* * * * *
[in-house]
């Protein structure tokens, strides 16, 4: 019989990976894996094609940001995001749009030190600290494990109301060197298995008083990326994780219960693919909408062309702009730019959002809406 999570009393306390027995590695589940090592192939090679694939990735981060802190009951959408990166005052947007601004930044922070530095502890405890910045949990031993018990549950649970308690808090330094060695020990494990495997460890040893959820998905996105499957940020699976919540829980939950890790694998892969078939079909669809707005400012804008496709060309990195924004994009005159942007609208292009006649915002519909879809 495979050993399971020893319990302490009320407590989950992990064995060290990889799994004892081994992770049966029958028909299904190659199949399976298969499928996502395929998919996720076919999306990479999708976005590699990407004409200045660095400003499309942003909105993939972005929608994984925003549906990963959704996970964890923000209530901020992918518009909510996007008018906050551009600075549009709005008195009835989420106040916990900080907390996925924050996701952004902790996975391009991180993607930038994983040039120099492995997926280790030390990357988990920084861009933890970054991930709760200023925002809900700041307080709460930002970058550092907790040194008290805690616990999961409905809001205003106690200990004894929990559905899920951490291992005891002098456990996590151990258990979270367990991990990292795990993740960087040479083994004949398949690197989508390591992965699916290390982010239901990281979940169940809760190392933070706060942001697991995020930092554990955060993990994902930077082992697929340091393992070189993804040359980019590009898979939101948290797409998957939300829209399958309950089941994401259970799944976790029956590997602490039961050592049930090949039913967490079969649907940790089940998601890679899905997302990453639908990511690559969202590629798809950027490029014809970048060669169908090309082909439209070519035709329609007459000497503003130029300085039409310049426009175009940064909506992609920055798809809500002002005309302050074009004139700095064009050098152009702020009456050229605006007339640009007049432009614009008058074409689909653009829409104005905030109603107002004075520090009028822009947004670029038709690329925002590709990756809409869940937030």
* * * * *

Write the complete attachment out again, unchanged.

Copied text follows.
[in-house]
């Protein structure tokens, strides 16, 4: 019989990976894996094609940001995001749009030190600290494990109301060197298995008083990326994780219960693919909408062309702009730019959002809406 999570009393306390027995590695589940090592192939090679694939990735981060802190009951959408990166005052947007601004930044922070530095502890405890910045949990031993018990549950649970308690808090330094060695020990494990495997460890040893959820998905996105499957940020699976919540829980939950890790694998892969078939079909669809707005400012804008496709060309990195924004994009005159942007609208292009006649915002519909879809 495979050993399971020893319990302490009320407590989950992990064995060290990889799994004892081994992770049966029958028909299904190659199949399976298969499928996502395929998919996720076919999306990479999708976005590699990407004409200045660095400003499309942003909105993939972005929608994984925003549906990963959704996970964890923000209530901020992918518009909510996007008018906050551009600075549009709005008195009835989420106040916990900080907390996925924050996701952004902790996975391009991180993607930038994983040039120099492995997926280790030390990357988990920084861009933890970054991930709760200023925002809900700041307080709460930002970058550092907790040194008290805690616990999961409905809001205003106690200990004894929990559905899920951490291992005891002098456990996590151990258990979270367990991990990292795990993740960087040479083994004949398949690197989508390591992965699916290390982010239901990281979940169940809760190392933070706060942001697991995020930092554990955060993990994902930077082992697929340091393992070189993804040359980019590009898979939101948290797409998957939300829209399958309950089941994401259970799944976790029956590997602490039961050592049930090949039913967490079969649907940790089940998601890679899905997302990453639908990511690559969202590629798809950027490029014809970048060669169908090309082909439209070519035709329609007459000497503003130029300085039409310049426009175009940064909506992609920055798809809500002002005309302050074009004139700095064009050098152009702020009456050229605006007339640009007049432009614009008058074409689909653009829409104005905030109603107002004075520090009028822009947004670029038709690329925002590709990756809409869940937030």